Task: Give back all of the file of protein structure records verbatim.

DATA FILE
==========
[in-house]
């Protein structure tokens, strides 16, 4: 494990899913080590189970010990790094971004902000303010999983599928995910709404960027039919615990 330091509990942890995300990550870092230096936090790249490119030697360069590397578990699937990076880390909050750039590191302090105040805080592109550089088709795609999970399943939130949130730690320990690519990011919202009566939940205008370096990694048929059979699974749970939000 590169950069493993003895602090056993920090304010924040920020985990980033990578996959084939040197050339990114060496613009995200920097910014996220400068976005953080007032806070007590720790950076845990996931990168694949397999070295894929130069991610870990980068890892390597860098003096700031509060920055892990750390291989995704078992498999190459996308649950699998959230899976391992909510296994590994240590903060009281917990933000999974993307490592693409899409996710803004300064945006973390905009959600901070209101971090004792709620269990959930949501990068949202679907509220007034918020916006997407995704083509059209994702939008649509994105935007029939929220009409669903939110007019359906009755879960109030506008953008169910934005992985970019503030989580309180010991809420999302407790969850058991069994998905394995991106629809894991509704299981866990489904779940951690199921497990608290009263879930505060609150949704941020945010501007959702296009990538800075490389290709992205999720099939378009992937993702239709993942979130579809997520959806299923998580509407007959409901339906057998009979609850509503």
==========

[in-house]
């Protein structure tokens, strides 16, 4: 494990899913080590189970010990790094971004902000303010999983599928995910709404960027039919615990 330091509990942890995300990550870092230096936090790249490119030697360069590397578990699937990076880390909050750039590191302090105040805080592109550089088709795609999970399943939130949130730690320990690519990011919202009566939940205008370096990694048929059979699974749970939000 590169950069493993003895602090056993920090304010924040920020985990980033990578996959084939040197050339990114060496613009995200920097910014996220400068976005953080007032806070007590720790950076845990996931990168694949397999070295894929130069991610870990980068890892390597860098003096700031509060920055892990750390291989995704078992498999190459996308649950699998959230899976391992909510296994590994240590903060009281917990933000999974993307490592693409899409996710803004300064945006973390905009959600901070209101971090004792709620269990959930949501990068949202679907509220007034918020916006997407995704083509059209994702939008649509994105935007029939929220009409669903939110007019359906009755879960109030506008953008169910934005992985970019503030989580309180010991809420999302407790969850058991069994998905394995991106629809894991509704299981866990489904779940951690199921497990608290009263879930505060609150949704941020945010501007959702296009990538800075490389290709992205999720099939378009992937993702239709993942979130579809997520959806299923998580509407007959409901339906057998009979609850509503």